Commissions & Collaborations

I’ve worked on several collaborations with academics and have produced commissioned works of short fiction to share academic research and ideas.

Short stories about egg donation

UNIVERSITY OF MANCHESTER, UK

I was commissioned to produce six short fictional stories based on interview research by sociologists Leah Gilman and Petra Nordqvist into the experiences of egg donors in the UK. 

Some women who donate eggs do so as part of their own IVF treatment, while others donate eggs directly to people they know, such as friends or relatives. In both cases, egg donation raises complex questions for donors - how will they make sense of their connection to the woman who receives their eggs, or to any children who are born as a result of the donation? How will they talk to their own children or family members about their donation? What if things don't go to plan? The stories aimed to offer potential donors a way to think through these questions and to imagine themselves into some of the possible outcomes of donation.

The stories were made into booklets, which have been shared with fertility counsellors who work with women considering egg donation. 

Fiction about living with animals

UNIVERSITY OF LISBON, PORTUGAL

This collaboration was based on a research project about families' everyday relationships with animals in Portugal. The researchers, led by sociologist Verónica Policarpo, wanted to explore creative ways to share their work, and I was commissioned to write an original short story to communicate some of the project's findings.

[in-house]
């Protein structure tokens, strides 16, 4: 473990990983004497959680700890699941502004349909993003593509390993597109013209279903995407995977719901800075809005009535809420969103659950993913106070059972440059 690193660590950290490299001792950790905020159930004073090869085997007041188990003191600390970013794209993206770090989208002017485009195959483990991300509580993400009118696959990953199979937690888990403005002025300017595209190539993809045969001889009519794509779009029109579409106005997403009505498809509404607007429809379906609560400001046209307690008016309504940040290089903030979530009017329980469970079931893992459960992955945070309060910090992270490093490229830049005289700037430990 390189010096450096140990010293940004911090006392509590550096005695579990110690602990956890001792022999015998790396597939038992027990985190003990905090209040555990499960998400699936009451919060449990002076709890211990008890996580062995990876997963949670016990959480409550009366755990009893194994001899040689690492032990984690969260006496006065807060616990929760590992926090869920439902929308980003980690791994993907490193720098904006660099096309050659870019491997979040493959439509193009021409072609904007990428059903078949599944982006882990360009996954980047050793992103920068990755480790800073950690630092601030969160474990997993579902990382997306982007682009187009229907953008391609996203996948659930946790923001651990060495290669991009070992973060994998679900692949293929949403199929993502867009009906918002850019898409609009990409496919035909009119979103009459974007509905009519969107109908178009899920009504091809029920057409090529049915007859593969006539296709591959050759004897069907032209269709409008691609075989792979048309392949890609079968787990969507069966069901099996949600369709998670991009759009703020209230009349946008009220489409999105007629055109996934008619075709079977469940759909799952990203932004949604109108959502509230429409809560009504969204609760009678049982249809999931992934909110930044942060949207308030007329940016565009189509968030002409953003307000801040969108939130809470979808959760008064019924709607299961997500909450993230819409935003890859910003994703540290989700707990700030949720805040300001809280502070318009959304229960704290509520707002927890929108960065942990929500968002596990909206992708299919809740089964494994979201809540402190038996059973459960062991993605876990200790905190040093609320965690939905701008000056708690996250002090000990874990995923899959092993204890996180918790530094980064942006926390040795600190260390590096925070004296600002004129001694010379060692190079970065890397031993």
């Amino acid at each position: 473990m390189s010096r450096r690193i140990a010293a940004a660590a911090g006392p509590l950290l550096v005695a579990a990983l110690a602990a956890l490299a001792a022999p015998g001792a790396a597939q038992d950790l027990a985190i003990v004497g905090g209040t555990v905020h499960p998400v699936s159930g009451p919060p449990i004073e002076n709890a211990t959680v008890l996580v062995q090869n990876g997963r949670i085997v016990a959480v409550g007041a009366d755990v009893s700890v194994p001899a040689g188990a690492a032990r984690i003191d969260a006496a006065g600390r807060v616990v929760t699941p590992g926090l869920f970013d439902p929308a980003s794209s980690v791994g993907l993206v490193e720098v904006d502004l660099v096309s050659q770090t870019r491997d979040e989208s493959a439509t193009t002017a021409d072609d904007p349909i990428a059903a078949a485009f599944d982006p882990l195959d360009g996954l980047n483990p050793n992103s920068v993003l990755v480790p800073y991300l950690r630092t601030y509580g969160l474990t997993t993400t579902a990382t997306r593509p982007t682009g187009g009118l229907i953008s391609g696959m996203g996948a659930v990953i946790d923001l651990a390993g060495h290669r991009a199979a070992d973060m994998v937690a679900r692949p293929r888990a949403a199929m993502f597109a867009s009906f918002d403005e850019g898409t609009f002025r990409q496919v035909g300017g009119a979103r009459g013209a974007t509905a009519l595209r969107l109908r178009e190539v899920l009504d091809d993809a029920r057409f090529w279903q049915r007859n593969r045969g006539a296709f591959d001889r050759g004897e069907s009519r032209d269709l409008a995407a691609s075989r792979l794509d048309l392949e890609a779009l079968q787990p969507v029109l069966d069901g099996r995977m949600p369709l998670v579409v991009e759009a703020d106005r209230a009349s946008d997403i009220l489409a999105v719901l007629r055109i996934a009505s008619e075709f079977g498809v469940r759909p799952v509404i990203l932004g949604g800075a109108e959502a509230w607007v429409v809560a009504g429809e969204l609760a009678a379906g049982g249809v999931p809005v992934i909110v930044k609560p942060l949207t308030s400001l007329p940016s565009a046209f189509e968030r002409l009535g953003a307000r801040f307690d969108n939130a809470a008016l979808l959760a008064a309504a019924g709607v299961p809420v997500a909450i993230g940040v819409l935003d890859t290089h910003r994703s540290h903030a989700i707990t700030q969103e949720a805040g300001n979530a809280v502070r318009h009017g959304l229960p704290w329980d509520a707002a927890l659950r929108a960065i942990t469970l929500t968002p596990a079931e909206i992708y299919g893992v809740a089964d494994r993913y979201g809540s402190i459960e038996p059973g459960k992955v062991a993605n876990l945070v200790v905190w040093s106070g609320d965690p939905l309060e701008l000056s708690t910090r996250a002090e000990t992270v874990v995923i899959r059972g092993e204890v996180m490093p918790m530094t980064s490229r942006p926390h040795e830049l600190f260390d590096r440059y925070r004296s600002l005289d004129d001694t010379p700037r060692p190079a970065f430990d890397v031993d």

My commissioned story 'All the Animals' (along with an essay about the story) is forthcoming in Animal Studies Journal.

Fairy tales and sustainability

UNIVERSITY OF STRATHCLYDE, UK

This project grew out of a paper by a team of sustainability researchers about using fairy tale characters as metaphors for thinking in novel ways about environmental challenges. 

What if, for instance, we thought of plastics as witches? Like witches, plastics offer all sorts of magical possibilities, and, like witchcraft, they can be both benevolent and dangerous. However, plastics are often demonised when environmental campaigns focus solely on their negative impacts. Instead of waging these 'witch hunts' against plastics, could we instead think about valuing, using (and re-using) plastics in better, more sustainable ways?

My commissioned story 'Fever' explores these ideas. You can read it, along with a commentary by researcher Katherine Ellsworth-Krebs, in Yes! magazine.

Read the story here:

I’m always interested in new collaborations of any kind - get in touch if you'd like to discuss ideas, or if you'd like to know more about any of these projects.